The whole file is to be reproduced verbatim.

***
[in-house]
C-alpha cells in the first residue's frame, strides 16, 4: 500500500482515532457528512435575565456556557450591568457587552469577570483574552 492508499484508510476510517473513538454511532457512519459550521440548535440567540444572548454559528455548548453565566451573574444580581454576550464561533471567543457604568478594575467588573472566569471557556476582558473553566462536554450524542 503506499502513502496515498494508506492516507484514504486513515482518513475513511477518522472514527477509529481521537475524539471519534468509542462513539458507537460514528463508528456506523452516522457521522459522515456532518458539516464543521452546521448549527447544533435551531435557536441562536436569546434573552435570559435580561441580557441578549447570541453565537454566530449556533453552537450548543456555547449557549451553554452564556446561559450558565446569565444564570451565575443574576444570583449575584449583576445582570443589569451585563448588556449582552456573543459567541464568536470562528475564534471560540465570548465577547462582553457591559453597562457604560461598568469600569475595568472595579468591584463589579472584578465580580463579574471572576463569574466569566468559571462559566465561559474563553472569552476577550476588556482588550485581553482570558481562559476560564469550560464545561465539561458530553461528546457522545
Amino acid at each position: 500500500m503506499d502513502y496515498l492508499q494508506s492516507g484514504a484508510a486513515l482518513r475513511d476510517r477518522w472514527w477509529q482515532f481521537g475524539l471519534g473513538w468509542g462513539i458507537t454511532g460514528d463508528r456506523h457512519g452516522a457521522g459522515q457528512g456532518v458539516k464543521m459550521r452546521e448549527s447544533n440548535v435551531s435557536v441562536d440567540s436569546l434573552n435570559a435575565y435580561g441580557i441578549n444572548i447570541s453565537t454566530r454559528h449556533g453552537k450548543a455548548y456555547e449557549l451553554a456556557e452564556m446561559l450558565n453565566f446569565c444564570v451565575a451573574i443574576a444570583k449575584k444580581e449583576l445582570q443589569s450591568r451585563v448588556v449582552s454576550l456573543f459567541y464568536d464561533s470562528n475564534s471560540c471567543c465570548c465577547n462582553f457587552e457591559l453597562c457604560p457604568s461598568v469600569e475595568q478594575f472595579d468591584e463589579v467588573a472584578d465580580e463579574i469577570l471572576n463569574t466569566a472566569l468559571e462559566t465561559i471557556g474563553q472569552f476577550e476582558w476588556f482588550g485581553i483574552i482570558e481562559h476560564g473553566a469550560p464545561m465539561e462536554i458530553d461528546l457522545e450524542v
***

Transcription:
[in-house]
C-alpha cells in the first residue's frame, strides 16, 4: 500500500482515532457528512435575565456556557450591568457587552469577570483574552 492508499484508510476510517473513538454511532457512519459550521440548535440567540444572548454559528455548548453565566451573574444580581454576550464561533471567543457604568478594575467588573472566569471557556476582558473553566462536554450524542 503506499502513502496515498494508506492516507484514504486513515482518513475513511477518522472514527477509529481521537475524539471519534468509542462513539458507537460514528463508528456506523452516522457521522459522515456532518458539516464543521452546521448549527447544533435551531435557536441562536436569546434573552435570559435580561441580557441578549447570541453565537454566530449556533453552537450548543456555547449557549451553554452564556446561559450558565446569565444564570451565575443574576444570583449575584449583576445582570443589569451585563448588556449582552456573543459567541464568536470562528475564534471560540465570548465577547462582553457591559453597562457604560461598568469600569475595568472595579468591584463589579472584578465580580463579574471572576463569574466569566468559571462559566465561559474563553472569552476577550476588556482588550485581553482570558481562559476560564469550560464545561465539561458530553461528546457522545
Amino acid at each position: 500500500m503506499d502513502y496515498l492508499q494508506s492516507g484514504a484508510a486513515l482518513r475513511d476510517r477518522w472514527w477509529q482515532f481521537g475524539l471519534g473513538w468509542g462513539i458507537t454511532g460514528d463508528r456506523h457512519g452516522a457521522g459522515q457528512g456532518v458539516k464543521m459550521r452546521e448549527s447544533n440548535v435551531s435557536v441562536d440567540s436569546l434573552n435570559a435575565y435580561g441580557i441578549n444572548i447570541s453565537t454566530r454559528h449556533g453552537k450548543a455548548y456555547e449557549l451553554a456556557e452564556m446561559l450558565n453565566f446569565c444564570v451565575a451573574i443574576a444570583k449575584k444580581e449583576l445582570q443589569s450591568r451585563v448588556v449582552s454576550l456573543f459567541y464568536d464561533s470562528n475564534s471560540c471567543c465570548c465577547n462582553f457587552e457591559l453597562c457604560p457604568s461598568v469600569e475595568q478594575f472595579d468591584e463589579v467588573a472584578d465580580e463579574i469577570l471572576n463569574t466569566a472566569l468559571e462559566t465561559i471557556g474563553q472569552f476577550e476582558w476588556f482588550g485581553i483574552i482570558e481562559h476560564g473553566a469550560p464545561m465539561e462536554i458530553d461528546l457522545e450524542v